Yet the book does have its slow parts.  Most notably, the first few pages.  Many incomplete sentences.  Even some character's quotes.  When I first picked up the book, I fell asleep around page 4.  If I didn't already know what a smashing success the book was, I might have stopped.  When I asked my kids and friends about it, they replied, "Yeah, all three books start out really slow, but then they pick up quickly."  What's funny is that when the action picks up, the incomplete sentences disappear.  And when the action wanes and we see a little respite, the incomplete sentences come back en masse.  I found myself wishing Collins had done just one more round of editing to smooth some of these out and improve the flow.

And I think back to the advice we aspiring writers are given: Grab your readers on the first page.  Perhaps this is easily overcome by an awesome story that everyone wants to read.

Collins chooses to write in first person present, which means you see the action exactly as it's occurring from Katniss's point of view.  This also means that you don't know if she's going to die or not.  You know it's possible for the book to end this way: "I'm dying.  They won.  Those jerks!"  It's takes a while to get used to this, but then you don't notice it anymore.  The most challenging part of this technique is dealing with the passage of time, and Collins does well.

This is a YA book, so go ahead and let your kids read it.  The book is graphic without going into every last gory detail.  The dialogue is contentious without resorting to vulgar language.  The book concentrates mainly on the story and how people react, as all good books should.

I enjoyed reading this book (after getting past the first chapter), and I'm looking forward to the movie that comes out later this week.

Thursday, March 15, 2012

Postmortem: The Firm and Terra Nova

Last week, FOX announced its intentions to drop Terra Nova.  And last month, NBC semi-canceled The Firm.  Yet, for both shows, the end has not yet come.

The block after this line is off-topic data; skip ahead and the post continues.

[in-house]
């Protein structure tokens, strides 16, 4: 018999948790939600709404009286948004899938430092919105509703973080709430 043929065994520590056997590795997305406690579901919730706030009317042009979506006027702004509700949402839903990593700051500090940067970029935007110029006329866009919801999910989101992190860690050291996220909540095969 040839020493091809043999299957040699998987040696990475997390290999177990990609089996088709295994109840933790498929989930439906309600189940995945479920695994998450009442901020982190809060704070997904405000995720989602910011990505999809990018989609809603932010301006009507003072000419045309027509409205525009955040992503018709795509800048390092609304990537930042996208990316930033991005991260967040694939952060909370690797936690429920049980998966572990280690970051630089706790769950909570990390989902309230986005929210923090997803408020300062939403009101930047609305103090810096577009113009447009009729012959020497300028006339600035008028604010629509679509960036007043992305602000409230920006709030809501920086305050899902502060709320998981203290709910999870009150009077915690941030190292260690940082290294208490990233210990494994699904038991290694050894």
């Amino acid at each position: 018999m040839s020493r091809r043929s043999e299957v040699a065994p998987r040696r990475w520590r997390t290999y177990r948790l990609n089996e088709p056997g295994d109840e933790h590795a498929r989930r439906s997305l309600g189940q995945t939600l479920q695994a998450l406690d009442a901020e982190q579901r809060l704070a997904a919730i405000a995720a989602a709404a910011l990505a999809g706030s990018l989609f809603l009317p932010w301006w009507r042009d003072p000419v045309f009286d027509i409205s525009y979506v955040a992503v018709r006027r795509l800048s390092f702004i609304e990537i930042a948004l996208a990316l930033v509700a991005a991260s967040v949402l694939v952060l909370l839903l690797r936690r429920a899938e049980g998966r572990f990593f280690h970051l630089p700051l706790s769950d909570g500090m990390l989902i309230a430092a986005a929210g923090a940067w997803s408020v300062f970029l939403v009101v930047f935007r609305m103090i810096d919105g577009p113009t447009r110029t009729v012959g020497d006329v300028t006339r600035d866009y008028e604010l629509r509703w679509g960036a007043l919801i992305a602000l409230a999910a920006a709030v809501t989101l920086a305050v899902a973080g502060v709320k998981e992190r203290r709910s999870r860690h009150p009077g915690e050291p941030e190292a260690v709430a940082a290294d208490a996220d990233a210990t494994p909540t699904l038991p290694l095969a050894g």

Terra Nova is likely to be picked up either by another network or by Netflix.  I'll never understand why a network would choose to cancel a profitable show, but should we expect less from FOX, the network that screwed over several good shows such as Firefly?  I would love to see another entity make money off of Terra Nova and show FOX how it's done.

Granted, Terra Nova wasn't perfect.  It had inconsistent delivery.  It's only awesome episode was the very first one.  The rest of the episodes held my attention, and the finale left me wanting for more.  But with most of the energy spent in building the world, shows like this don't become great until the later seasons when the world has already been established.

This show targeted the family crowd.  This guaranteed no cool gruesome dino-deaths (except for what happened off the screen).  But it also guaranteed the writers would spend more time in developing story.

The science was questionable.  For example, one episode had this animal being attracted by an inaudible 32.8 Hertz sound.  Any amateur scientist/musician (at least one who's studied how to tune) knows this is the lowest C on the piano - easily heard by the human ear.  I think they meant 32.8 megaHertz.  If they do continue the show, I hope they'll do more research and stop bombarding us with bad science.

Then again, the science is just icing on the cake--something to help make everything look cool.  Once or twice, they used science to drive the plot (such as their iPads needing a very rare expensive battery, which caused the kids to get into interesting situations), but on the most part the characters drove the plot, and that's what I liked about the show.

Whoever picks up Terra Nova: I'll keep watching.  This show has potential, and it would be great to see where Season 2 leads.  Buy the show!